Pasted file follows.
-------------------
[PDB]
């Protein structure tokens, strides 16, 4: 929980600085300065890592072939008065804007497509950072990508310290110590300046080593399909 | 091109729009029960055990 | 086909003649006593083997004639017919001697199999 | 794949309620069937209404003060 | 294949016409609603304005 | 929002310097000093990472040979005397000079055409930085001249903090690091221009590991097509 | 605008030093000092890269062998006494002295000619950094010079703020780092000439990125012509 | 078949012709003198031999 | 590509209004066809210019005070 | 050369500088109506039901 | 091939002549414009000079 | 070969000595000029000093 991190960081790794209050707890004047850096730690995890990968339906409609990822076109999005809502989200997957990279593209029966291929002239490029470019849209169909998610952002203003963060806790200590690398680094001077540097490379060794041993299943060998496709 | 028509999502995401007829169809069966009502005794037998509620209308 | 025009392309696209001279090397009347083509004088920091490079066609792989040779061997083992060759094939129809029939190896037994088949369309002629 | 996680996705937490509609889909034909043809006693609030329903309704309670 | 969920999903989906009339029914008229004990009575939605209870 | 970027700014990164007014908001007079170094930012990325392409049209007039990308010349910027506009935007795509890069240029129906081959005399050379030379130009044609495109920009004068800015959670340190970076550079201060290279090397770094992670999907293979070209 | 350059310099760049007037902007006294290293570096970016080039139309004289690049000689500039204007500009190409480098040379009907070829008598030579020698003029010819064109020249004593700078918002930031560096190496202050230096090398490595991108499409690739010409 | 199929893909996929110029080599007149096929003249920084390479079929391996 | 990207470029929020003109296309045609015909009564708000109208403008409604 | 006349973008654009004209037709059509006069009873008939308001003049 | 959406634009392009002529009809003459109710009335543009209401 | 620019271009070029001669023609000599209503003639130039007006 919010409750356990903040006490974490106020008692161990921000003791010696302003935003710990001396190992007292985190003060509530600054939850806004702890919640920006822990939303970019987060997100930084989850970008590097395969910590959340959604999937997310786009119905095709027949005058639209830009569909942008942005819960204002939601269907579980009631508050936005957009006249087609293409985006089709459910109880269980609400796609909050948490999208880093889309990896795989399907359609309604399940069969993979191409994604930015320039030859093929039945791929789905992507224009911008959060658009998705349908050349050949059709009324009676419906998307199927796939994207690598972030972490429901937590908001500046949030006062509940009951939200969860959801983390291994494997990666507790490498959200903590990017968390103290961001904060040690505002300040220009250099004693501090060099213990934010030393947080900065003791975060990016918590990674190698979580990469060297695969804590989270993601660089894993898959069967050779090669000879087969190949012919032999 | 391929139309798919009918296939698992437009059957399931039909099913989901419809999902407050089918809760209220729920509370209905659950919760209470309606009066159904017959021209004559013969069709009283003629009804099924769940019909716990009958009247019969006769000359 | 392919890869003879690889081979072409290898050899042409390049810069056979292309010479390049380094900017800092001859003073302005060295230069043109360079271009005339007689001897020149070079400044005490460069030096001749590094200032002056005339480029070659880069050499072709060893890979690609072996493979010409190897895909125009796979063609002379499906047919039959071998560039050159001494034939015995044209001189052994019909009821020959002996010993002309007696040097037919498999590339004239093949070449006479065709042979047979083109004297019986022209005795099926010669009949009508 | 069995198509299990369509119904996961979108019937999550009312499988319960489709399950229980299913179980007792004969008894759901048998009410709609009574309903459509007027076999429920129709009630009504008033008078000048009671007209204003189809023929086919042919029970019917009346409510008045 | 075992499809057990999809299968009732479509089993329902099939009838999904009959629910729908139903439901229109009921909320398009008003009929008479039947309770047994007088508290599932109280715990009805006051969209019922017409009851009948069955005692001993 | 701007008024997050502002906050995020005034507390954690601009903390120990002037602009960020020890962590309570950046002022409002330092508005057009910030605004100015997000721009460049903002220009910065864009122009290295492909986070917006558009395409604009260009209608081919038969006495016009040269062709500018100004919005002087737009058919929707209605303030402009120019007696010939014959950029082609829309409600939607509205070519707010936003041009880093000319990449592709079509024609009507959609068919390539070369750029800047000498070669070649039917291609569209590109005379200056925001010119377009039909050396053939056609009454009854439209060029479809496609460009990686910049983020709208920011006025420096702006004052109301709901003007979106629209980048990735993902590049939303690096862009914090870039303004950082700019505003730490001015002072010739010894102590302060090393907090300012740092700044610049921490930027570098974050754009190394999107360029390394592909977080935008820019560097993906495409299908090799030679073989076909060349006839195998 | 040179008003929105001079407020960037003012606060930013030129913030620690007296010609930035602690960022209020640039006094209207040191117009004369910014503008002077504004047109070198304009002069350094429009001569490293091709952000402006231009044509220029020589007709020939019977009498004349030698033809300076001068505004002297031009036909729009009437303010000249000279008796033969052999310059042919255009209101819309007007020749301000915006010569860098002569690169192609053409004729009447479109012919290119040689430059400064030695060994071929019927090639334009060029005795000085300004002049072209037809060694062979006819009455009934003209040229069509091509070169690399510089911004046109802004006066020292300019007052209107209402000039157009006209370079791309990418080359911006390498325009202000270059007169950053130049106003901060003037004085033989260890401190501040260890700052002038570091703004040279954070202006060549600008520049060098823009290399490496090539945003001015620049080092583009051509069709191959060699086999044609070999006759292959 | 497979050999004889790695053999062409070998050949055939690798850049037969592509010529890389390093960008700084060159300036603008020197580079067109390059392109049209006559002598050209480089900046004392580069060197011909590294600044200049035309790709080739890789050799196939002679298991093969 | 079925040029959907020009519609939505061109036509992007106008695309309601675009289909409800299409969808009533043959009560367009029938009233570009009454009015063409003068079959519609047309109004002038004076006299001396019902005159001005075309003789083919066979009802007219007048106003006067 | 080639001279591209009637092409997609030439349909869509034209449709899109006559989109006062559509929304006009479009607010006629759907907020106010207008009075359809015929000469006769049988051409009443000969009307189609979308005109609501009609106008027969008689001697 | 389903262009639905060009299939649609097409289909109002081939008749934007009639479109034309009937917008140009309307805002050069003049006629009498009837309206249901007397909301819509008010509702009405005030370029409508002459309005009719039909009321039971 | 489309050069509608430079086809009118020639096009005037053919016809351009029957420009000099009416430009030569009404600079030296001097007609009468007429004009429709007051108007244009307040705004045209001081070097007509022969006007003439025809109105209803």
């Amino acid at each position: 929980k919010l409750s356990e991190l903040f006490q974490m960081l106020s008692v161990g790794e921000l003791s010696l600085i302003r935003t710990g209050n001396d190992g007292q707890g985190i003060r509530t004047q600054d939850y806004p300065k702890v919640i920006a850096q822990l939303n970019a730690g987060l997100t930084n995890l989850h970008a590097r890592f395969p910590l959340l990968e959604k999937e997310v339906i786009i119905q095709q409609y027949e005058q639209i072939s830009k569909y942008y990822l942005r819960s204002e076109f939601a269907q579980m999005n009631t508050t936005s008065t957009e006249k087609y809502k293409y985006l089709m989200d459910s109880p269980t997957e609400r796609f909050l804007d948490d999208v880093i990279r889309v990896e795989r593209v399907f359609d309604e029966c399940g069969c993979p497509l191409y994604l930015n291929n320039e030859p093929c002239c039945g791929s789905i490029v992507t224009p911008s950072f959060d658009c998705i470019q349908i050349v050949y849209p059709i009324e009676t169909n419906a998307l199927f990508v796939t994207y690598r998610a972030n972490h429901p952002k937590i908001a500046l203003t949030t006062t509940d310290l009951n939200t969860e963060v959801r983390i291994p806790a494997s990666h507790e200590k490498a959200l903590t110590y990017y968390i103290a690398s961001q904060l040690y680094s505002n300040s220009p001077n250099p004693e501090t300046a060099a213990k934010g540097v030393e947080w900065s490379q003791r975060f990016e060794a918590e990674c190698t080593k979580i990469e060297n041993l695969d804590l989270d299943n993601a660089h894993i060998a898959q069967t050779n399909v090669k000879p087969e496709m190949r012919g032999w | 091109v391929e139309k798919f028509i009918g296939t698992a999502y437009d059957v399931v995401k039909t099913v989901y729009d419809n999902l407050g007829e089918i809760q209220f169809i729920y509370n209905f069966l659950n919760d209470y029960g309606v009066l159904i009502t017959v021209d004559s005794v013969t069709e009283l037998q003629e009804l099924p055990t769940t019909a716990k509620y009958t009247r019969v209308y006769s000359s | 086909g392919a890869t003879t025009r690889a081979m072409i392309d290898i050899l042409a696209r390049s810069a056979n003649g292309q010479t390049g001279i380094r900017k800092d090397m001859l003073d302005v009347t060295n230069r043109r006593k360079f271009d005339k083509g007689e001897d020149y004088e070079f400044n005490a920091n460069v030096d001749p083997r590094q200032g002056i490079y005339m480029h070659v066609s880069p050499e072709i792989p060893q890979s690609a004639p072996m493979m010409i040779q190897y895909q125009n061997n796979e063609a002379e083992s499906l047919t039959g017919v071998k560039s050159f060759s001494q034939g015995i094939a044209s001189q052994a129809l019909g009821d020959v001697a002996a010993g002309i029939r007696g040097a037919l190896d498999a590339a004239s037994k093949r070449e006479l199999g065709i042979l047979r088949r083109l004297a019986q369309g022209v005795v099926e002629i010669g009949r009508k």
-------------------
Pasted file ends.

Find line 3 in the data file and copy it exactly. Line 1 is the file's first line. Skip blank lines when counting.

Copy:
């Amino acid at each position: 929980k919010l409750s356990e991190l903040f006490q974490m960081l106020s008692v161990g790794e921000l003791s010696l600085i302003r935003t710990g209050n001396d190992g007292q707890g985190i003060r509530t004047q600054d939850y806004p300065k702890v919640i920006a850096q822990l939303n970019a730690g987060l997100t930084n995890l989850h970008a590097r890592f395969p910590l959340l990968e959604k999937e997310v339906i786009i119905q095709q409609y027949e005058q639209i072939s830009k569909y942008y990822l942005r819960s204002e076109f939601a269907q579980m999005n009631t508050t936005s008065t957009e006249k087609y809502k293409y985006l089709m989200d459910s109880p269980t997957e609400r796609f909050l804007d948490d999208v880093i990279r889309v990896e795989r593209v399907f359609d309604e029966c399940g069969c993979p497509l191409y994604l930015n291929n320039e030859p093929c002239c039945g791929s789905i490029v992507t224009p911008s950072f959060d658009c998705i470019q349908i050349v050949y849209p059709i009324e009676t169909n419906a998307l199927f990508v796939t994207y690598r998610a972030n972490h429901p952002k937590i908001a500046l203003t949030t006062t509940d310290l009951n939200t969860e963060v959801r983390i291994p806790a494997s990666h507790e200590k490498a959200l903590t110590y990017y968390i103290a690398s961001q904060l040690y680094s505002n300040s220009p001077n250099p004693e501090t300046a060099a213990k934010g540097v030393e947080w900065s490379q003791r975060f990016e060794a918590e990674c190698t080593k979580i990469e060297n041993l695969d804590l989270d299943n993601a660089h894993i060998a898959q069967t050779n399909v090669k000879p087969e496709m190949r012919g032999w | 091109v391929e139309k798919f028509i009918g296939t698992a999502y437009d059957v399931v995401k039909t099913v989901y729009d419809n999902l407050g007829e089918i809760q209220f169809i729920y509370n209905f069966l659950n919760d209470y029960g309606v009066l159904i009502t017959v021209d004559s005794v013969t069709e009283l037998q003629e009804l099924p055990t769940t019909a716990k509620y009958t009247r019969v209308y006769s000359s | 086909g392919a890869t003879t025009r690889a081979m072409i392309d290898i050899l042409a696209r390049s810069a056979n003649g292309q010479t390049g001279i380094r900017k800092d090397m001859l003073d302005v009347t060295n230069r043109r006593k360079f271009d005339k083509g007689e001897d020149y004088e070079f400044n005490a920091n460069v030096d001749p083997r590094q200032g002056i490079y005339m480029h070659v066609s880069p050499e072709i792989p060893q890979s690609a004639p072996m493979m010409i040779q190897y895909q125009n061997n796979e063609a002379e083992s499906l047919t039959g017919v071998k560039s050159f060759s001494q034939g015995i094939a044209s001189q052994a129809l019909g009821d020959v001697a002996a010993g002309i029939r007696g040097a037919l190896d498999a590339a004239s037994k093949r070449e006479l199999g065709i042979l047979r088949r083109l004297a019986q369309g022209v005795v099926e002629i010669g009949r009508k």